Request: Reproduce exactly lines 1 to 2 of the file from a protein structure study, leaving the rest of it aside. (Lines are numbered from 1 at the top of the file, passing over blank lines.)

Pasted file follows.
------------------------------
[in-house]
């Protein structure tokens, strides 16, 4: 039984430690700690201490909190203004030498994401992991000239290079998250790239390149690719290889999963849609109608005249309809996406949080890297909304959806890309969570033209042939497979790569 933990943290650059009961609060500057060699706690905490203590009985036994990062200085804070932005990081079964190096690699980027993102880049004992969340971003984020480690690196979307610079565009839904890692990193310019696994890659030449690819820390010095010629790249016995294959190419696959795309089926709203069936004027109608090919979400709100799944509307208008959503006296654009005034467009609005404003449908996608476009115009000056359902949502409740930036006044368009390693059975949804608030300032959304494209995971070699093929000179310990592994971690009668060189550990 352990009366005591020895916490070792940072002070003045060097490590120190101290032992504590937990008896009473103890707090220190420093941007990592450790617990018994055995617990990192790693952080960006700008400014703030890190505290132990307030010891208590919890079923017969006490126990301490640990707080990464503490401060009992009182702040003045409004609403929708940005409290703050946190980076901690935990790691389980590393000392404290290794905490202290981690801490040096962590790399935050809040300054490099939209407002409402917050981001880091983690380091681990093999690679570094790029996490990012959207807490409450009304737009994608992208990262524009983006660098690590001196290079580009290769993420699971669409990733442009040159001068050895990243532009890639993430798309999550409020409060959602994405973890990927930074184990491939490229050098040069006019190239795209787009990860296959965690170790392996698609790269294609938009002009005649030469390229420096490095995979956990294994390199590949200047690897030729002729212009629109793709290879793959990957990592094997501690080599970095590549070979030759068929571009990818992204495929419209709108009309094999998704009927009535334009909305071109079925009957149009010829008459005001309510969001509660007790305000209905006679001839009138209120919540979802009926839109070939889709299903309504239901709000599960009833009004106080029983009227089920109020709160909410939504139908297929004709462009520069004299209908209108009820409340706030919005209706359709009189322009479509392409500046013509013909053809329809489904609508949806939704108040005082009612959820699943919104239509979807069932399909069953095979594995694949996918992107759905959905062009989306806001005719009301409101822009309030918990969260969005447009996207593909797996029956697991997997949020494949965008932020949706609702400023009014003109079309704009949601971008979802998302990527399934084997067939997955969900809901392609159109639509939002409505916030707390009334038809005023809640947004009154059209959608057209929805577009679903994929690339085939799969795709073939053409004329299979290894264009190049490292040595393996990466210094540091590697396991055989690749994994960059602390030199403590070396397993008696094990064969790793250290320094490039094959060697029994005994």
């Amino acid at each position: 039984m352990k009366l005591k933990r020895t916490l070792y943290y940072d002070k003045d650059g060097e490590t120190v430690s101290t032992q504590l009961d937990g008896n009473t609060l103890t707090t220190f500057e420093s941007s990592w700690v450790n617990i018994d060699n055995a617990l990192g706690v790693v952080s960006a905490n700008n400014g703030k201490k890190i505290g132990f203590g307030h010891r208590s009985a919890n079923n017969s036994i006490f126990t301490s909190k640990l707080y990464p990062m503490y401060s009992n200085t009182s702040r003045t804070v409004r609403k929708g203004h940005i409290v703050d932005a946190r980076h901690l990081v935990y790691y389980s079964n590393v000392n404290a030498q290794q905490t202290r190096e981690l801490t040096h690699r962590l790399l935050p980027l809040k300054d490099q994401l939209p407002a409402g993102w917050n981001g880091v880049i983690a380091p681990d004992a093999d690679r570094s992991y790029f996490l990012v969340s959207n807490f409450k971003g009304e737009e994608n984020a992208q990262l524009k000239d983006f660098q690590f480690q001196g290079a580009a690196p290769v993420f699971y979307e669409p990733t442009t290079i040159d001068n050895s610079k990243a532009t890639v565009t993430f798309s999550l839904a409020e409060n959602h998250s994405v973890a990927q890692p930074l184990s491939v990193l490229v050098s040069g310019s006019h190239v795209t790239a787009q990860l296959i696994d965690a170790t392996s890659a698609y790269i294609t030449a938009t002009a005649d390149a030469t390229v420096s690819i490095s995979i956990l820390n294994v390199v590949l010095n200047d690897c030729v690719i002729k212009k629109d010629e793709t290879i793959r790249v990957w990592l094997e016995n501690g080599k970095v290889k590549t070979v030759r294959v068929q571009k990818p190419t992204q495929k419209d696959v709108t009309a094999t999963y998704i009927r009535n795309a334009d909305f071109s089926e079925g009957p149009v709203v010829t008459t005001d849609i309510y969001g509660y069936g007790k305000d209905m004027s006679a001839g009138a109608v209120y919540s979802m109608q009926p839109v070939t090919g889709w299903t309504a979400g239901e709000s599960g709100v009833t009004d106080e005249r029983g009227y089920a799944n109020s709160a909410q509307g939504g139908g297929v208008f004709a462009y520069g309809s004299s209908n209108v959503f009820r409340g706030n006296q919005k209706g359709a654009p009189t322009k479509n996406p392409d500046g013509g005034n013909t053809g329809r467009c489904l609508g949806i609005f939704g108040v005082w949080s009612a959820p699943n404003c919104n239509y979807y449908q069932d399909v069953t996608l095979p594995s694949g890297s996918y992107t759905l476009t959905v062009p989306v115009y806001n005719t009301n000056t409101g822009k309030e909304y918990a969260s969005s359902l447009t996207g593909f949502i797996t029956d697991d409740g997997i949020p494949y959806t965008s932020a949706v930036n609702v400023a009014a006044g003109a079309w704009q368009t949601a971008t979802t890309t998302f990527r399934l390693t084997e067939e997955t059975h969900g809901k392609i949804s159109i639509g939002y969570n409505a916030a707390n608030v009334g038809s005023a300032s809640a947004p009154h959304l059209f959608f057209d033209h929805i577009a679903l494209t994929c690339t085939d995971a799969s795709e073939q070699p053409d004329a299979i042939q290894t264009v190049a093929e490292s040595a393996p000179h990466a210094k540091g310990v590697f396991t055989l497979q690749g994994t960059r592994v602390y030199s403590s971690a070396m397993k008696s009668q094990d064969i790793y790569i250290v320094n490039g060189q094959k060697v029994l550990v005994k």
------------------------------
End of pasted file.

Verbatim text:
[in-house]
């Protein structure tokens, strides 16, 4: 039984430690700690201490909190203004030498994401992991000239290079998250790239390149690719290889999963849609109608005249309809996406949080890297909304959806890309969570033209042939497979790569 933990943290650059009961609060500057060699706690905490203590009985036994990062200085804070932005990081079964190096690699980027993102880049004992969340971003984020480690690196979307610079565009839904890692990193310019696994890659030449690819820390010095010629790249016995294959190419696959795309089926709203069936004027109608090919979400709100799944509307208008959503006296654009005034467009609005404003449908996608476009115009000056359902949502409740930036006044368009390693059975949804608030300032959304494209995971070699093929000179310990592994971690009668060189550990 352990009366005591020895916490070792940072002070003045060097490590120190101290032992504590937990008896009473103890707090220190420093941007990592450790617990018994055995617990990192790693952080960006700008400014703030890190505290132990307030010891208590919890079923017969006490126990301490640990707080990464503490401060009992009182702040003045409004609403929708940005409290703050946190980076901690935990790691389980590393000392404290290794905490202290981690801490040096962590790399935050809040300054490099939209407002409402917050981001880091983690380091681990093999690679570094790029996490990012959207807490409450009304737009994608992208990262524009983006660098690590001196290079580009290769993420699971669409990733442009040159001068050895990243532009890639993430798309999550409020409060959602994405973890990927930074184990491939490229050098040069006019190239795209787009990860296959965690170790392996698609790269294609938009002009005649030469390229420096490095995979956990294994390199590949200047690897030729002729212009629109793709290879793959990957990592094997501690080599970095590549070979030759068929571009990818992204495929419209709108009309094999998704009927009535334009909305071109079925009957149009010829008459005001309510969001509660007790305000209905006679001839009138209120919540979802009926839109070939889709299903309504239901709000599960009833009004106080029983009227089920109020709160909410939504139908297929004709462009520069004299209908209108009820409340706030919005209706359709009189322009479509392409500046013509013909053809329809489904609508949806939704108040005082009612959820699943919104239509979807069932399909069953095979594995694949996918992107759905959905062009989306806001005719009301409101822009309030918990969260969005447009996207593909797996029956697991997997949020494949965008932020949706609702400023009014003109079309704009949601971008979802998302990527399934084997067939997955969900809901392609159109639509939002409505916030707390009334038809005023809640947004009154059209959608057209929805577009679903994929690339085939799969795709073939053409004329299979290894264009190049490292040595393996990466210094540091590697396991055989690749994994960059602390030199403590070396397993008696094990064969790793250290320094490039094959060697029994005994």